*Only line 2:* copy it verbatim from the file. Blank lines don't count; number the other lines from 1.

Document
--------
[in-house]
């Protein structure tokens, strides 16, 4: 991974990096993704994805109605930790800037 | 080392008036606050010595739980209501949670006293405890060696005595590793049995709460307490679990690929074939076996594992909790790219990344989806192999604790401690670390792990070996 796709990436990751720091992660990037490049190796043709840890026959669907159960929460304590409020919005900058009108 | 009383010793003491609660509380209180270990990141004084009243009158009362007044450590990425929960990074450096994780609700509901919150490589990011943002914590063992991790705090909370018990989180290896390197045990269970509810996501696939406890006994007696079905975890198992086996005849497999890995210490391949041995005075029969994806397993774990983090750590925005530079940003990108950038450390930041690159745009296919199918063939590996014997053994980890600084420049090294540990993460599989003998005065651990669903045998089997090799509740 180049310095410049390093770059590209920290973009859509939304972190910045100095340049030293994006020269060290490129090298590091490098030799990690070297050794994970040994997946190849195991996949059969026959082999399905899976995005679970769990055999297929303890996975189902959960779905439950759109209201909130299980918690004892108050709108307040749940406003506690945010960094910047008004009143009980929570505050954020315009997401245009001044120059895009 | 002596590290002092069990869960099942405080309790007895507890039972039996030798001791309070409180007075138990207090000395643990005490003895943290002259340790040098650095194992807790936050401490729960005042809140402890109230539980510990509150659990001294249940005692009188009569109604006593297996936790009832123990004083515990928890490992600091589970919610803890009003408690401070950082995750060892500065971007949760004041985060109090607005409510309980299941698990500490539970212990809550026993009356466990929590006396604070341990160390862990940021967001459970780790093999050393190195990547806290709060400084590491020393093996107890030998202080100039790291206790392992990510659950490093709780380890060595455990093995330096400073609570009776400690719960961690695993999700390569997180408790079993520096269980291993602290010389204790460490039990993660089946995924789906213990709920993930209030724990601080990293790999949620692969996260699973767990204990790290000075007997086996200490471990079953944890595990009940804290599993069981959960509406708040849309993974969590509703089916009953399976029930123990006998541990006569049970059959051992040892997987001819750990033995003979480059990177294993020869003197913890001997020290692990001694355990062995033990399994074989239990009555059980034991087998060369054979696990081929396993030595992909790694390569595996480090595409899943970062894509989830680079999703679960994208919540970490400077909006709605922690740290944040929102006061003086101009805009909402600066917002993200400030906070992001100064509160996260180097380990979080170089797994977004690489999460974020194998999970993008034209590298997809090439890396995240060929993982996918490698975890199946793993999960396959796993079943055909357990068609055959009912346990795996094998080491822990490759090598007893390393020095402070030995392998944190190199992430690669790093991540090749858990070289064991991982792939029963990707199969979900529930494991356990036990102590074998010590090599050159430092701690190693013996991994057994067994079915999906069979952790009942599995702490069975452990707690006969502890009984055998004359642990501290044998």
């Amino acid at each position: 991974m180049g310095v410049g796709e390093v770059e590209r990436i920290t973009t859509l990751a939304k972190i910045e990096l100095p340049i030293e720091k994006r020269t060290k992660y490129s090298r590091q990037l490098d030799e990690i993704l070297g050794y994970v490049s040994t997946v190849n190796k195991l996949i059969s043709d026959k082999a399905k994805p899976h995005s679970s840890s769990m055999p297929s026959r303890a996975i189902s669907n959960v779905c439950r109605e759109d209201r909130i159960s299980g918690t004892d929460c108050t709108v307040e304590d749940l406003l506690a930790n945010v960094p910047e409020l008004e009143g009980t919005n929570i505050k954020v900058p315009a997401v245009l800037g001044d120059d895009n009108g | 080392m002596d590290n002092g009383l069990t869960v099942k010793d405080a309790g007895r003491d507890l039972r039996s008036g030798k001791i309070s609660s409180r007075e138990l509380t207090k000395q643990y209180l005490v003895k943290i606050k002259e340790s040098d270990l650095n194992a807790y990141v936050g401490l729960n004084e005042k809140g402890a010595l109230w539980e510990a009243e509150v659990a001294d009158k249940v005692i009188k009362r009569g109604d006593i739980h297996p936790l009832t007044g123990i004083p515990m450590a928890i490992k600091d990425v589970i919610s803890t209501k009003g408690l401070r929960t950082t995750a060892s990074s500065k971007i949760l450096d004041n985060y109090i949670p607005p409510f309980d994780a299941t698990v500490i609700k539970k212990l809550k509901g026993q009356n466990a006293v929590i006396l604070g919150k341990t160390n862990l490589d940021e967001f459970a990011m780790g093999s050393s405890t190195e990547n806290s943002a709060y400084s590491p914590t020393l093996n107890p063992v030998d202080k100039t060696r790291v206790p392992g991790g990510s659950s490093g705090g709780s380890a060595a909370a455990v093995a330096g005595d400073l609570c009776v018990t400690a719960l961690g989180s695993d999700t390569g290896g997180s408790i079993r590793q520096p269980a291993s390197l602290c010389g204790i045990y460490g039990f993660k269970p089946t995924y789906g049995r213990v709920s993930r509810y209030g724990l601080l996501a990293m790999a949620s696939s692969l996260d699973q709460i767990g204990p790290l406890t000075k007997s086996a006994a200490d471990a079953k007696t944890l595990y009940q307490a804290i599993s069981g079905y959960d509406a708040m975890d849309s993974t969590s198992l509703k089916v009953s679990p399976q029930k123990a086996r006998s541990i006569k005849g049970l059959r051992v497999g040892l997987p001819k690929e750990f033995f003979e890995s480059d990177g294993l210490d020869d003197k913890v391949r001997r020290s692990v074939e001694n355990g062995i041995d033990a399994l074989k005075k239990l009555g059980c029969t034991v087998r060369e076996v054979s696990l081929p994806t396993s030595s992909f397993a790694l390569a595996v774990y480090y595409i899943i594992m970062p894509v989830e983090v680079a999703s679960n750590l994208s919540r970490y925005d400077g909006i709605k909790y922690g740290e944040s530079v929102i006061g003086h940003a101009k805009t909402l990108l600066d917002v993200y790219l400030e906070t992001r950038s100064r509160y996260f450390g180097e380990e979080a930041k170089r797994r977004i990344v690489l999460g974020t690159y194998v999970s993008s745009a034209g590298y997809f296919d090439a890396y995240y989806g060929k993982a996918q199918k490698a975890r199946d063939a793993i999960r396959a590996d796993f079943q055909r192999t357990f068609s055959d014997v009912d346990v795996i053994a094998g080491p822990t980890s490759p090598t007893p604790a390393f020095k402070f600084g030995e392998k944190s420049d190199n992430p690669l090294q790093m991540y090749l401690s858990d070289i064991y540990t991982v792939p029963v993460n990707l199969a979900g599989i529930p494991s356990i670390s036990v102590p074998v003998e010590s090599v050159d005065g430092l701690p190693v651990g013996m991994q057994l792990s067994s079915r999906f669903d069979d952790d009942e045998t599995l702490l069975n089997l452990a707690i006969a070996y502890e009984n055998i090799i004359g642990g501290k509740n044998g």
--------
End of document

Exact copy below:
């Protein structure tokens, strides 16, 4: 991974990096993704994805109605930790800037 | 080392008036606050010595739980209501949670006293405890060696005595590793049995709460307490679990690929074939076996594992909790790219990344989806192999604790401690670390792990070996 796709990436990751720091992660990037490049190796043709840890026959669907159960929460304590409020919005900058009108 | 009383010793003491609660509380209180270990990141004084009243009158009362007044450590990425929960990074450096994780609700509901919150490589990011943002914590063992991790705090909370018990989180290896390197045990269970509810996501696939406890006994007696079905975890198992086996005849497999890995210490391949041995005075029969994806397993774990983090750590925005530079940003990108950038450390930041690159745009296919199918063939590996014997053994980890600084420049090294540990993460599989003998005065651990669903045998089997090799509740 180049310095410049390093770059590209920290973009859509939304972190910045100095340049030293994006020269060290490129090298590091490098030799990690070297050794994970040994997946190849195991996949059969026959082999399905899976995005679970769990055999297929303890996975189902959960779905439950759109209201909130299980918690004892108050709108307040749940406003506690945010960094910047008004009143009980929570505050954020315009997401245009001044120059895009 | 002596590290002092069990869960099942405080309790007895507890039972039996030798001791309070409180007075138990207090000395643990005490003895943290002259340790040098650095194992807790936050401490729960005042809140402890109230539980510990509150659990001294249940005692009188009569109604006593297996936790009832123990004083515990928890490992600091589970919610803890009003408690401070950082995750060892500065971007949760004041985060109090607005409510309980299941698990500490539970212990809550026993009356466990929590006396604070341990160390862990940021967001459970780790093999050393190195990547806290709060400084590491020393093996107890030998202080100039790291206790392992990510659950490093709780380890060595455990093995330096400073609570009776400690719960961690695993999700390569997180408790079993520096269980291993602290010389204790460490039990993660089946995924789906213990709920993930209030724990601080990293790999949620692969996260699973767990204990790290000075007997086996200490471990079953944890595990009940804290599993069981959960509406708040849309993974969590509703089916009953399976029930123990006998541990006569049970059959051992040892997987001819750990033995003979480059990177294993020869003197913890001997020290692990001694355990062995033990399994074989239990009555059980034991087998060369054979696990081929396993030595992909790694390569595996480090595409899943970062894509989830680079999703679960994208919540970490400077909006709605922690740290944040929102006061003086101009805009909402600066917002993200400030906070992001100064509160996260180097380990979080170089797994977004690489999460974020194998999970993008034209590298997809090439890396995240060929993982996918490698975890199946793993999960396959796993079943055909357990068609055959009912346990795996094998080491822990490759090598007893390393020095402070030995392998944190190199992430690669790093991540090749858990070289064991991982792939029963990707199969979900529930494991356990036990102590074998010590090599050159430092701690190693013996991994057994067994079915999906069979952790009942599995702490069975452990707690006969502890009984055998004359642990501290044998």